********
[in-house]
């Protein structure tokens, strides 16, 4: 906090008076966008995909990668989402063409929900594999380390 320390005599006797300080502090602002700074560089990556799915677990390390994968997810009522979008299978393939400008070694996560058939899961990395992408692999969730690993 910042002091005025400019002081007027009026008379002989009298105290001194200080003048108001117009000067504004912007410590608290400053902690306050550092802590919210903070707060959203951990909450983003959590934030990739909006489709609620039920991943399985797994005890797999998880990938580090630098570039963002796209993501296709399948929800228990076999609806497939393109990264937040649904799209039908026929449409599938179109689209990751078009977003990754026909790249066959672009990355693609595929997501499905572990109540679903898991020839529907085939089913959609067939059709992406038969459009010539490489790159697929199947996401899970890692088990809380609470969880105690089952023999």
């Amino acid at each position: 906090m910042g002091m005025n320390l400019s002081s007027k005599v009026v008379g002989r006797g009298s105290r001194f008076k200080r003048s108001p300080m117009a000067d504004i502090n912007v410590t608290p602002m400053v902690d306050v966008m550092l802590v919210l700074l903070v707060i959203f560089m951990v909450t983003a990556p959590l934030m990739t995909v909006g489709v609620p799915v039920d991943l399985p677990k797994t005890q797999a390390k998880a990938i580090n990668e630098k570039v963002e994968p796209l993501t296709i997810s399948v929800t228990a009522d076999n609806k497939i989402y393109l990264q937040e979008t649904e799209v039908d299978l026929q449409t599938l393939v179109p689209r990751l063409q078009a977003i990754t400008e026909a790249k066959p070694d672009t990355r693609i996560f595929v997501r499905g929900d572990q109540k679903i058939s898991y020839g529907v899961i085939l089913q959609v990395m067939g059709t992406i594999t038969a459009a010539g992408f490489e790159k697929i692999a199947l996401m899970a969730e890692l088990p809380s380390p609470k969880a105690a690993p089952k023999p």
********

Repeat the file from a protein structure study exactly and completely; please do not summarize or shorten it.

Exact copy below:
[in-house]
């Protein structure tokens, strides 16, 4: 906090008076966008995909990668989402063409929900594999380390 320390005599006797300080502090602002700074560089990556799915677990390390994968997810009522979008299978393939400008070694996560058939899961990395992408692999969730690993 910042002091005025400019002081007027009026008379002989009298105290001194200080003048108001117009000067504004912007410590608290400053902690306050550092802590919210903070707060959203951990909450983003959590934030990739909006489709609620039920991943399985797994005890797999998880990938580090630098570039963002796209993501296709399948929800228990076999609806497939393109990264937040649904799209039908026929449409599938179109689209990751078009977003990754026909790249066959672009990355693609595929997501499905572990109540679903898991020839529907085939089913959609067939059709992406038969459009010539490489790159697929199947996401899970890692088990809380609470969880105690089952023999």
């Amino acid at each position: 906090m910042g002091m005025n320390l400019s002081s007027k005599v009026v008379g002989r006797g009298s105290r001194f008076k200080r003048s108001p300080m117009a000067d504004i502090n912007v410590t608290p602002m400053v902690d306050v966008m550092l802590v919210l700074l903070v707060i959203f560089m951990v909450t983003a990556p959590l934030m990739t995909v909006g489709v609620p799915v039920d991943l399985p677990k797994t005890q797999a390390k998880a990938i580090n990668e630098k570039v963002e994968p796209l993501t296709i997810s399948v929800t228990a009522d076999n609806k497939i989402y393109l990264q937040e979008t649904e799209v039908d299978l026929q449409t599938l393939v179109p689209r990751l063409q078009a977003i990754t400008e026909a790249k066959p070694d672009t990355r693609i996560f595929v997501r499905g929900d572990q109540k679903i058939s898991y020839g529907v899961i085939l089913q959609v990395m067939g059709t992406i594999t038969a459009a010539g992408f490489e790159k697929i692999a199947l996401m899970a969730e890692l088990p809380s380390p609470k969880a105690a690993p089952k023999p």